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Keeping an Eye on Hurricane Season

As if the U.S. doesn’t have enough concerns, the National Oceanic and Atmospheric Administration (NOAA) predicts a busier-than-usual hurricane season this year. The organization expects 13 to 19 named storms between June 1 and Nov. 30, 2020, with as many as six major hurricanes (category 3, 4 or 5; with winds of 111 mph or higher).1

The Red Cross warns that hurricane season may look a bit different this year because the country is already burdened by the coronavirus pandemic.2 This means people need to think carefully beforehand about potential evacuation plans, especially in areas encouraging citizens to stay at home. Also, you may want to start gathering essentials (water, flashlights, batteries, medications, personal hygiene products and nonperishable goods) since some items are already in short supply as people shelter in place for COVID-19.3

Since we tend to rely so much on technology, consider what you can do to keep your electronics running during a power outage. Consider buying solar-powered battery packs to recharge cellphones, etc. Also, remember to charge and put old cellphones in your go-kit, as you can call 911 on all cellphones, even those without a service contract.4

It’s a good time to check your insurance policies so you are familiar with what property damages are covered. Also, put together a go-kit of supplies, important documents and cash in case you must evacuate quickly. Please keep us in mind if there is anything you’d like to discuss related to your insurance needs or retirement income during these difficult times.

Speaking of insurance, be aware that the U.S. government recently updated its flood zone maps, placing many properties in a flood zone when they previously did not. The new study reports 67% underestimated the number of homes and businesses that are now in potential danger. This number means an increase in high-risk properties, which could have implications for real estate prices in the long term.5

Content prepared by Kara Stefan Communications.

1 Eleanor Imster. EarthSky. June 1, 2020. “NOAA predicts a ‘busy’ 2020 Atlantic hurricane season.” https://earthsky.org/earth/atlantic-hurricane-season-2020-noaa-forecast. Accessed June 30, 2020.

2 Travis Fedschun. Fox News. June 25, 2020. “Coronavirus and hurricane season: Here’s why the Red Cross says now is the time to prepare.” https://www.foxnews.com/us/coronavirus-hurricane-season-red-cross-tropical-storm-emergency-evecuation-plan-discussion-family-planning-shelter-survival-kit-ppe-items. Accessed June 30, 2020.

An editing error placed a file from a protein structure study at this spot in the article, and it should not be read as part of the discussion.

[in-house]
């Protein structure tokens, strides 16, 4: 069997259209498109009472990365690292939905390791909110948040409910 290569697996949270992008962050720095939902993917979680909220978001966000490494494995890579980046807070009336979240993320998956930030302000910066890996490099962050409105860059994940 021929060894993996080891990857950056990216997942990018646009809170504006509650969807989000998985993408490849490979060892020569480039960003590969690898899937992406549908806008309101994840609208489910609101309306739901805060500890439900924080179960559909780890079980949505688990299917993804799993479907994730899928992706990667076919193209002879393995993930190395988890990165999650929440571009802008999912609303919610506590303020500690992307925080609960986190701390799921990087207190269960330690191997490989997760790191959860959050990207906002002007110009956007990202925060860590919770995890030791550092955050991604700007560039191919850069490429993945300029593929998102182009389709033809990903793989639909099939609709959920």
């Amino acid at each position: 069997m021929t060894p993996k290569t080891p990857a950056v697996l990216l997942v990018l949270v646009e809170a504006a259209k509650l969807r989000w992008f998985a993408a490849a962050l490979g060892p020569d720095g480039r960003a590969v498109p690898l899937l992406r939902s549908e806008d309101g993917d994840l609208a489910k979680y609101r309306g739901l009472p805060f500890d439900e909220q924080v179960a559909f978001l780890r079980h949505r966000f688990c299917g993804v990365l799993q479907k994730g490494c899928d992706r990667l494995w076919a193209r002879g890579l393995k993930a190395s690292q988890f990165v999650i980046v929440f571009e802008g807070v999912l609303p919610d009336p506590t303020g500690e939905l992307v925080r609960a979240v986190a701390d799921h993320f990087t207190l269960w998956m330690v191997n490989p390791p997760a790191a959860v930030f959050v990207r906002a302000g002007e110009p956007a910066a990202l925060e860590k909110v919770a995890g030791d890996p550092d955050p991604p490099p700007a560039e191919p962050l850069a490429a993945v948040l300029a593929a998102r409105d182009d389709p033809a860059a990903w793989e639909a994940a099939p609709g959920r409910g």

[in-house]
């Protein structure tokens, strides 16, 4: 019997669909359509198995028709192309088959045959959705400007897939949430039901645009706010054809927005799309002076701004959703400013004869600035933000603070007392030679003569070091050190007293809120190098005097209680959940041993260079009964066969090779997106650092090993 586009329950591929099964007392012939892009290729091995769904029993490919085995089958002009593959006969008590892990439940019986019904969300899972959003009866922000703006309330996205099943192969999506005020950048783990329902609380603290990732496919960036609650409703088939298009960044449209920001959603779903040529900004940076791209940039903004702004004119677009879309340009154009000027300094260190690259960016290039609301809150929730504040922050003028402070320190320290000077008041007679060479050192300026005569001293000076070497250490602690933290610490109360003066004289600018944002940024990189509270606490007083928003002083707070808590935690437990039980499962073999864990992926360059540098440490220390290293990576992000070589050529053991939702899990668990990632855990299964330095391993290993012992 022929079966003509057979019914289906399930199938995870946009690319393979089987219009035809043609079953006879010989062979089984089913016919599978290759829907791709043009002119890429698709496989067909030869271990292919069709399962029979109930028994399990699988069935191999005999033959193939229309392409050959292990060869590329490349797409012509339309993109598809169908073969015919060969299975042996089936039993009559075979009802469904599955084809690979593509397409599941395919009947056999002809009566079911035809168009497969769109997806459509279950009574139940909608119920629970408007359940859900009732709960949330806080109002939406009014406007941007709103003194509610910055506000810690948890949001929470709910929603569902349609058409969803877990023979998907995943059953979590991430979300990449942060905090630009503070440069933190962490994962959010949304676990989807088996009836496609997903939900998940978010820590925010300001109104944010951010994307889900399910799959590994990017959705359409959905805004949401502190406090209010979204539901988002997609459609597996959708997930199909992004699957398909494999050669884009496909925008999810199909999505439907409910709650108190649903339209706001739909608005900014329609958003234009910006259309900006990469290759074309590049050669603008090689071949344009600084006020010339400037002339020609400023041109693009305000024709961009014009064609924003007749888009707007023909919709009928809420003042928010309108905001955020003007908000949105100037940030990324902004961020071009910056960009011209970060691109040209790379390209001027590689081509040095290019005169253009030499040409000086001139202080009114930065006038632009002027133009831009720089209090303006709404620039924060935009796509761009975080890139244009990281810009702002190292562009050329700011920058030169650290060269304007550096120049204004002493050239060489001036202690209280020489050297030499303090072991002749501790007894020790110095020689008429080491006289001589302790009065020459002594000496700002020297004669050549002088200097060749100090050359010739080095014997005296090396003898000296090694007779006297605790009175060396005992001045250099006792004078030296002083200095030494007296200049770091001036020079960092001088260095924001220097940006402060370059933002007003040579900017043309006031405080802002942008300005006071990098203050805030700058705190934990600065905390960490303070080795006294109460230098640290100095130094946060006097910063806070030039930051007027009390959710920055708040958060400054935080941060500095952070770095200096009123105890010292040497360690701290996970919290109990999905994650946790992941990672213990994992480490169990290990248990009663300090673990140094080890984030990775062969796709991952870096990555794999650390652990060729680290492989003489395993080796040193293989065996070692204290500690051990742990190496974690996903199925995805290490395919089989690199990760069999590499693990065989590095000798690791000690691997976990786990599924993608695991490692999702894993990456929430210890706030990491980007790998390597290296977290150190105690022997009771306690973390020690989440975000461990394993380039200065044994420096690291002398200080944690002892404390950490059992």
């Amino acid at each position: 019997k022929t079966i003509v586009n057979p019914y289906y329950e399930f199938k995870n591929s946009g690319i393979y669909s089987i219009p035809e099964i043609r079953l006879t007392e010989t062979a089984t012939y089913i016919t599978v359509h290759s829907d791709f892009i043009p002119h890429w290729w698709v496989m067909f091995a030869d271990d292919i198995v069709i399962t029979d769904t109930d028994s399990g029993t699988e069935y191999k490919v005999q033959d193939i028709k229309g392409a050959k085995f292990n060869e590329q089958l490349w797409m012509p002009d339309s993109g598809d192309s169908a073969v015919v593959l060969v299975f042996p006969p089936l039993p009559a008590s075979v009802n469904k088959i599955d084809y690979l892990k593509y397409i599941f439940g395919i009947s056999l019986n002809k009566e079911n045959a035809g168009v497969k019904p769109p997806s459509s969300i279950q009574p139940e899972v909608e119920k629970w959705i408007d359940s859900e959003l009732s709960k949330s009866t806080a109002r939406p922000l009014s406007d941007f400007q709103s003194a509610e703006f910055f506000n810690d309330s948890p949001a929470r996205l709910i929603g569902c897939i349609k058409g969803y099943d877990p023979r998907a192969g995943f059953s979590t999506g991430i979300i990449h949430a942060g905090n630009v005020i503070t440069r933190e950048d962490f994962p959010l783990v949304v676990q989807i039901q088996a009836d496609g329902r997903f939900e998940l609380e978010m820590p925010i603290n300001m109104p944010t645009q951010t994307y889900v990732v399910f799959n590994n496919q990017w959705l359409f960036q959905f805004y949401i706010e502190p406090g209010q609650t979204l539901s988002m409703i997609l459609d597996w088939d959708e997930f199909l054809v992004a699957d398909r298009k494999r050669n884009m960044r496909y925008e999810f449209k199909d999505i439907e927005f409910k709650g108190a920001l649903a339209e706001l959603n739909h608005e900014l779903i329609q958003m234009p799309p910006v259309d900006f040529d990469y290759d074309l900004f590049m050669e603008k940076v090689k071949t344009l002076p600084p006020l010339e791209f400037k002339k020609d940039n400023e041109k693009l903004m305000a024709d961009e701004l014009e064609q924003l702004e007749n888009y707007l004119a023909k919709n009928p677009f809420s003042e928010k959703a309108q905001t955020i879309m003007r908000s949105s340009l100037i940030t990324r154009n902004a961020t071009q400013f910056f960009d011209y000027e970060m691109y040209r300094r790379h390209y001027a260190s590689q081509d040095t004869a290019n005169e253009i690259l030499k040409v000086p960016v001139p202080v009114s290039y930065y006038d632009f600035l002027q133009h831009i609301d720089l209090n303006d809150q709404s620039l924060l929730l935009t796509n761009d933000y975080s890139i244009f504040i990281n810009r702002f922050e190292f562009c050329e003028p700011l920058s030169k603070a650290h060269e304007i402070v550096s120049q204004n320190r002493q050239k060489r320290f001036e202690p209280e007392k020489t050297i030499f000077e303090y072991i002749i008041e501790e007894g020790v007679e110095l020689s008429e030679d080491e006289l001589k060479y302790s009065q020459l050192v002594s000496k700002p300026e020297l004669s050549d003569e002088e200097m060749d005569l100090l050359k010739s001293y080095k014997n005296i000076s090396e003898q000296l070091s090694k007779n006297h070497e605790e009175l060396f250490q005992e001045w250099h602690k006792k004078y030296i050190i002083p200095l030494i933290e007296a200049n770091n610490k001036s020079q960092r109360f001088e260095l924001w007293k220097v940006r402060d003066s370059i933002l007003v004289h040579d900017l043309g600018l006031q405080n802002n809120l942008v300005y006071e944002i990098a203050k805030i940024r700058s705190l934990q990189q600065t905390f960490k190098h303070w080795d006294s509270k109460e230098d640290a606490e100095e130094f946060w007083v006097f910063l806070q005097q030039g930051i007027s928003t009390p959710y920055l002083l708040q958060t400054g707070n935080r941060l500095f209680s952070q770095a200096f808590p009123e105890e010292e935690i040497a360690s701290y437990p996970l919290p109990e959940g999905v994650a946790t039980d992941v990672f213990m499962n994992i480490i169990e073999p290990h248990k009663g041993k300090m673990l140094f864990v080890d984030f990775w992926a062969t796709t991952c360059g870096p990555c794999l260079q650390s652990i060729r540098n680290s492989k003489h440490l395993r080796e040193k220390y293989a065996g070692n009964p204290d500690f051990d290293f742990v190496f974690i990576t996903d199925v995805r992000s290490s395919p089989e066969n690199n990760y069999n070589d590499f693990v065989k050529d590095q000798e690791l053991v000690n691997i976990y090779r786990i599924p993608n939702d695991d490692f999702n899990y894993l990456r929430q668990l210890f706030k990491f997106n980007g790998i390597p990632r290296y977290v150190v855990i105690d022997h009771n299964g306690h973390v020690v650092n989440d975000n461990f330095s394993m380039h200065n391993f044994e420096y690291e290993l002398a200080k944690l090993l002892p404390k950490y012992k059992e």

3 National Hurricane Survival Initiative. June 4, 2020. “Hurricane Safety Checklists.” https://hurricanesafety.org/prepare/hurricane-safety-checklists/. Accessed June 30 2020.

4 Tyler Hayes. PC Magazine. November 4, 2019. “How to Survive a Blackout: 6 Things You Need to Build an Emergency Tech Kit.” https://www.pcmag.com/how-to/how-to-survive-a-blackout-6-things-you-need-to-build-an-emergency-tech. Accessed June 30, 2020.

5 Leslie Kaufman, Mira Rojanasakul, Hayley Warren, Jason Kao, Brittany Harris and Prashant Gopal. Bloomberg. June 29, 2020. “Mapping America’s Underwater Real Estate.” https://www.bloomberg.com/graphics/2020-flood-risk-zone-us-map/?sref=aGTrSb9U. Accessed June 30, 2020.

We are an independent firm helping individuals create retirement strategies using a variety of insurance products to custom suit their needs and objectives. This material is intended to provide general information to help you understand basic retirement income strategies and should not be construed as financial advice.

The information contained in this material is believed to be reliable, but accuracy and completeness cannot be guaranteed; it is not intended to be used as the sole basis for financial decisions. If you are unable to access any of the news articles and sources through the links provided in this text, please contact us to request a copy of the desired reference.

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